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Peng Lu and Julian P. McCreary Jr.

Abstract

The flow of thermocline water from the subtropical to the equatorial Pacific Ocean is investigated using a 2½-layer numerical model. In this system, the lower of the two active layers represents the thermocline region of the ocean, and the upper layer simulates the near-surface region including the mixed layer. Water is allowed to move between the layers via an across-interface velocity that parameterizes the processes of upwelling and subtropical subduction. Solutions are obtained in a basin that resembles the Pacific basin, and they are forced by Hellerman and Rosenstein winds.

The primary result is that the intertropical convergence zone (ITCZ) creates a potential vorticity barrier that inhibits the direct flow of lower-layer (thermocline) water from the subtropical North Pacific to the equator. Lower-layer water must first flow to the western boundary north of the ITCZ and only then can it move equatorward in a western boundary current to join the Equatorial Undercurrent. Another result is that there is a convergence of lower-layer water onto the equator in the central ocean; however, it is associated with a pair of lower-layer recirculation cells confined within 5° of the equator and is not part of the large-scale circulations that carry subtropical water to the equator (the north and south subtropical cells).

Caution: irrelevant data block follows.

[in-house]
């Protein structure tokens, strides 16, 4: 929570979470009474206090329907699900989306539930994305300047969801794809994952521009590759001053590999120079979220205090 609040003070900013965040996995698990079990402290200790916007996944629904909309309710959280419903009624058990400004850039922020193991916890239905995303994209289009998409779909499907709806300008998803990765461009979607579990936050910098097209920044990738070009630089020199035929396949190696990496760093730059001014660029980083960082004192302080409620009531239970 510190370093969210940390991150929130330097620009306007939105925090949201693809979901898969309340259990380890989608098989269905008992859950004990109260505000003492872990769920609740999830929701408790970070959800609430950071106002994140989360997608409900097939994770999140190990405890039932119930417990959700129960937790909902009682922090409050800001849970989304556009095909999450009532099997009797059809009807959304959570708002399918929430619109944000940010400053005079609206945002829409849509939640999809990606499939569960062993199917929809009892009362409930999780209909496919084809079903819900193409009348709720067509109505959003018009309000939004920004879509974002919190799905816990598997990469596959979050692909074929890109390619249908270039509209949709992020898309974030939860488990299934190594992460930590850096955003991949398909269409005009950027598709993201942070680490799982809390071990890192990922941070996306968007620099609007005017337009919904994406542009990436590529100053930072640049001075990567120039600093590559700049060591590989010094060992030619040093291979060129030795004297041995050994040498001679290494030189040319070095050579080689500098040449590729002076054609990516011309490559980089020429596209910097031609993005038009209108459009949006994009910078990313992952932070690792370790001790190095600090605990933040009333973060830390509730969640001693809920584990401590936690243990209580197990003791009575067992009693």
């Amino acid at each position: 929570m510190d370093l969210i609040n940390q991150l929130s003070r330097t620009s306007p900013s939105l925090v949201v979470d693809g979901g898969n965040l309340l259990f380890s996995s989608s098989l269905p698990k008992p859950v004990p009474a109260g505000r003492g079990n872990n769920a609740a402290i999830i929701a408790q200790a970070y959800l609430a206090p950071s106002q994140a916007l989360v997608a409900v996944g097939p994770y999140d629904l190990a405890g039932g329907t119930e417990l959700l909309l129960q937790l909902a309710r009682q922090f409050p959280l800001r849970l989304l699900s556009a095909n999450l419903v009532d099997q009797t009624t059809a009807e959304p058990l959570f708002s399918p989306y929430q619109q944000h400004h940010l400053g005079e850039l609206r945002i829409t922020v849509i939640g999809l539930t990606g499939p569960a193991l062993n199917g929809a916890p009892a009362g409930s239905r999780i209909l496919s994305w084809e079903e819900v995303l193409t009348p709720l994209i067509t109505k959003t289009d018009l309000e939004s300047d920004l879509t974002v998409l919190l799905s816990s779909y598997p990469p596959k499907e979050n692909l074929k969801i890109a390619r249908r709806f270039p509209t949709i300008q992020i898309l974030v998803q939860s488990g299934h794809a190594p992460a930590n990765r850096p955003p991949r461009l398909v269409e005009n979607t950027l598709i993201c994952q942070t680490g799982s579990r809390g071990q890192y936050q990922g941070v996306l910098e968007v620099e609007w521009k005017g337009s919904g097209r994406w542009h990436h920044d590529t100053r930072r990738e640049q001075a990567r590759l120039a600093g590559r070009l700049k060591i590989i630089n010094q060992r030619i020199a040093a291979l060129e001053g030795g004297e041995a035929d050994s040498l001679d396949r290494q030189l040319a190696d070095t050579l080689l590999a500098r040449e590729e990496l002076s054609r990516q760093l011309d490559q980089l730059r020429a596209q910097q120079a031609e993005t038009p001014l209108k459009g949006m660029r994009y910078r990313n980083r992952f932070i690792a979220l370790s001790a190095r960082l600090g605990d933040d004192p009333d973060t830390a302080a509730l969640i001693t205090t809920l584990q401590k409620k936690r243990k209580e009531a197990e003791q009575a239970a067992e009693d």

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Julian P. McCreary Jr. and Peng Lu

Abstract

Three versions of a 2 1/2-layer ocean model are used to study the subtropical cell (STC), a shallow, meridionalcirculation cell consisting of subtropical subduetion, equatorward advection of cool subsurface water into thetropics, upwelling at the equator, and poleward advection of warm surface water back to midlatitudes. Thethree versions are a steady-state analytic model, a numerical model with constant layer temperatures, and anumerical model with variable layer temperatures and active thermodynamics. Two different pammeterizationsof mixed-layer processes are utilized to determine how water moves between the lwo layers. In the simplerparameterization, entrainment and detrainment rates, we and wd, are specified so that the upper-layer thicknessh1 relaxes back to an externally prescribed thickness; in the other, they are related to the surface heat flux Q.in both versions detrainment is cut off at the latitude yd = 18° to prevent subduction from occurring in thetropics. Solutions are obtained in a rectangular basin that is symmetric about the equator. They are forced byidealized representations of observed zonal wind stress τx and Q fields, the latter used only for the thermodynamicmodel.